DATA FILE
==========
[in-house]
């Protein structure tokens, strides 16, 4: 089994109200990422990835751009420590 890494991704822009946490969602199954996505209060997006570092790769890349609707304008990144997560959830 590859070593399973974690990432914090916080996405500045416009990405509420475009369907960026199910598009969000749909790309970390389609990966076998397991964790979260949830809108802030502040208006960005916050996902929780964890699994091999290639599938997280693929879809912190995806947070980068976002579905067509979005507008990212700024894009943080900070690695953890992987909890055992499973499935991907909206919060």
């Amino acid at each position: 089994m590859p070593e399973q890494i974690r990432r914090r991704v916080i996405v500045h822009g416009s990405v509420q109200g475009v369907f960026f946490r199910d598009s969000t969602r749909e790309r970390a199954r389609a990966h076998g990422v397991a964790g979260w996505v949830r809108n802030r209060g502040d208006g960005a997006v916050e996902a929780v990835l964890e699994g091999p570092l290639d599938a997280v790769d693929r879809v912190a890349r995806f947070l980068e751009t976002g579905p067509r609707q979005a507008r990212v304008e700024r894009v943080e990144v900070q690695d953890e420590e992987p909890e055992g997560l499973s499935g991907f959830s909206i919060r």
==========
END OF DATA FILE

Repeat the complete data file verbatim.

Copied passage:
[in-house]
């Protein structure tokens, strides 16, 4: 089994109200990422990835751009420590 890494991704822009946490969602199954996505209060997006570092790769890349609707304008990144997560959830 590859070593399973974690990432914090916080996405500045416009990405509420475009369907960026199910598009969000749909790309970390389609990966076998397991964790979260949830809108802030502040208006960005916050996902929780964890699994091999290639599938997280693929879809912190995806947070980068976002579905067509979005507008990212700024894009943080900070690695953890992987909890055992499973499935991907909206919060």
């Amino acid at each position: 089994m590859p070593e399973q890494i974690r990432r914090r991704v916080i996405v500045h822009g416009s990405v509420q109200g475009v369907f960026f946490r199910d598009s969000t969602r749909e790309r970390a199954r389609a990966h076998g990422v397991a964790g979260w996505v949830r809108n802030r209060g502040d208006g960005a997006v916050e996902a929780v990835l964890e699994g091999p570092l290639d599938a997280v790769d693929r879809v912190a890349r995806f947070l980068e751009t976002g579905p067509r609707q979005a507008r990212v304008e700024r894009v943080e990144v900070q690695d953890e420590e992987p909890e055992g997560l499973s499935g991907f959830s909206i919060r």